3. I really like the giant screen television on the wall. Most poker rooms have TVs with sporting events high overhead. It’s not always easy to see the action. For those who enjoy playing poker while watching sports, the giant screen is an attraction (see photo). Whoever made that decision got it right.

4. While I was visiting, a player ordered food inside the room. Imagine that, a cart with a plate and silverware was wheeled up next to the player. So, instead of fast-food garbage brought to tableside, the Sahara offers real food with a wide range of menu items combined from several restaurants. I’m really big on food served at tableside, and this right up there with the Aria (best food service in the city) in terms of poker and dining options.

5. The room is new and will take a little while to develop a loyal fan base. However, I noted they’ve already spread Pot-Limit Omaha and are eager to expand to more games than just Hold’em. Talk to Steven or any of the managers, and I expect they’ll do everything possible to accommodate a request. Once again I stress, these are POKER people running the room, not flunkies assigned from other areas of the casino floor.

6. Tables and chairs are spacious and comfortable. I can’t stand cramped poker rooms where players are sardined into seats. This is common in Las Vegas, where players are treated like chattel. Smoking is banned, of course, and there were no signs of second-hand smoke.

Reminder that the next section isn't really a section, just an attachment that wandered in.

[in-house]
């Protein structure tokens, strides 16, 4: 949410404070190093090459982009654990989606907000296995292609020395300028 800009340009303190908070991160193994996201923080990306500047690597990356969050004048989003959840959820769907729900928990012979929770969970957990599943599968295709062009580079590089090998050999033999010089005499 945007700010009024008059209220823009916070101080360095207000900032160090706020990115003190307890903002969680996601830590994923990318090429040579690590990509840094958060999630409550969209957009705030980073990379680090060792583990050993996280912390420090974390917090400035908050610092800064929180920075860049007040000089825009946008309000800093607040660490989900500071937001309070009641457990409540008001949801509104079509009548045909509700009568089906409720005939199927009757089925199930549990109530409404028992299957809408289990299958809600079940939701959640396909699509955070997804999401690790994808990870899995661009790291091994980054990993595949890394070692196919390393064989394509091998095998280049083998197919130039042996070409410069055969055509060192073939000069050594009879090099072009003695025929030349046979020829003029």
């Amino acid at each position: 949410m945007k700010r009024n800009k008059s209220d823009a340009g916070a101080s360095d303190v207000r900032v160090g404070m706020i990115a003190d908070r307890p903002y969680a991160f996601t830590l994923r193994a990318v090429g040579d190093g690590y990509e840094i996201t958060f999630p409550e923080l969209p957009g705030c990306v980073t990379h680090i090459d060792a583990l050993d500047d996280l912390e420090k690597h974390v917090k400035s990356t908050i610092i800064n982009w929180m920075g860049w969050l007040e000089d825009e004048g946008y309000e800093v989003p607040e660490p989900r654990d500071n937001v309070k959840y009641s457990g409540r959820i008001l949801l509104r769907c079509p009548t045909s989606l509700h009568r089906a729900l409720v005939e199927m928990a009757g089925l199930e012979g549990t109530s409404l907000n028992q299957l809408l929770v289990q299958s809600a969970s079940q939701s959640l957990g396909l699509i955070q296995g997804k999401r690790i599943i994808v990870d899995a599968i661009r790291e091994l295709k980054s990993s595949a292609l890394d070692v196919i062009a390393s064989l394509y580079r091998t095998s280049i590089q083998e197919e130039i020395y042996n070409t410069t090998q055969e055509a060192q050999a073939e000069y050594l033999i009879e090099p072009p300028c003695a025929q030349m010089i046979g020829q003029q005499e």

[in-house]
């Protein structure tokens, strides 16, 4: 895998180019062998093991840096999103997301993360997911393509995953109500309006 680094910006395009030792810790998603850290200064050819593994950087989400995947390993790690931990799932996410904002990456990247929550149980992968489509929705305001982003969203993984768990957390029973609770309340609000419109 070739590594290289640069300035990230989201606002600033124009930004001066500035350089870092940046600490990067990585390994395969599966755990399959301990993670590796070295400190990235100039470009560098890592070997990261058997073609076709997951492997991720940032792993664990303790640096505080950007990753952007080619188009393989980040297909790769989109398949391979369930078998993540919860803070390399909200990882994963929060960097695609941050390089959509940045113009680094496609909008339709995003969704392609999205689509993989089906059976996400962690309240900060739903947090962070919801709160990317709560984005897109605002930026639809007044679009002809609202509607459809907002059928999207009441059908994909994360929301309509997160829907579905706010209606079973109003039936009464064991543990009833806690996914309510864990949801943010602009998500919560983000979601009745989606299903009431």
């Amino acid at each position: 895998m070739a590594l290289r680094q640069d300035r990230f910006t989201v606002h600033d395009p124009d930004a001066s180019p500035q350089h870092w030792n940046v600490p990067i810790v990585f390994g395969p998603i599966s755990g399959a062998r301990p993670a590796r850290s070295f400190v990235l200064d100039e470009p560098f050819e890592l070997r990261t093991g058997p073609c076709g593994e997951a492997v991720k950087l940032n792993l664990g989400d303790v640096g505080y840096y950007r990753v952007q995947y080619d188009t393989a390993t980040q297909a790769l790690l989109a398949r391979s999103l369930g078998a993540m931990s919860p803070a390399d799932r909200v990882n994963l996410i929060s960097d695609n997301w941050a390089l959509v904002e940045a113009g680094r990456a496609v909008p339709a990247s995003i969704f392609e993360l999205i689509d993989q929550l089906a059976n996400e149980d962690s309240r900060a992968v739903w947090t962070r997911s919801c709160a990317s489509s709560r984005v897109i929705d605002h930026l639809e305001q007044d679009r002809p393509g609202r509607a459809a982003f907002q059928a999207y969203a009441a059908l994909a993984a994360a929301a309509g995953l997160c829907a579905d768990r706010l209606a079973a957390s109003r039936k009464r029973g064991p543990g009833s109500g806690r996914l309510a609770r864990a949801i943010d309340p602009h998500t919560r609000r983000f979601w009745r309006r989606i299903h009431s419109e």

7. The Sahara Poker Room initially was advertised to be a room that would close at 2 am. However, the first night one of the games lasted until 7 am the next morning. Steven noted that no poker game will ever be shut down. So, the room might close overnight during slower times midweek, but so long as a game is going, it will run as long as players want to play.

8. Not really poker-related, but I love the restaurants at Sahara. The steakhouse (Bazaar Meat by Jose Andres) is probably the best in the city. The Italian restaurant is also very good. There are also some burger places, including one inside the race and sportsbook. Again — this is another difference: Most sportsbooks don’t offer food. But Sahara has a full-scale restaurant inside the sportsbook (a carryover from SLS).

9. I love the location of the poker room. It’s right next to the casino floor, but still far enough away not to be bombarded with the noise from slot machines. It’s always a good indication as to how management feels about poker by the placement of a poker room, and it’s obvious this establishment is taking the game and its players seriously.

Let me be clear. I’m difficult to please. I’m opinioned. I don’t do fluff pieces. I blast failure. But I also praise commitment and effort. At the Sahara what I see is exactly that — commitment and effort.

I wish the new Sahara Poker Room well. They’ve spent serious money and have designed a beautiful room. If they build it, let’s hope they come. I recommend making a visit.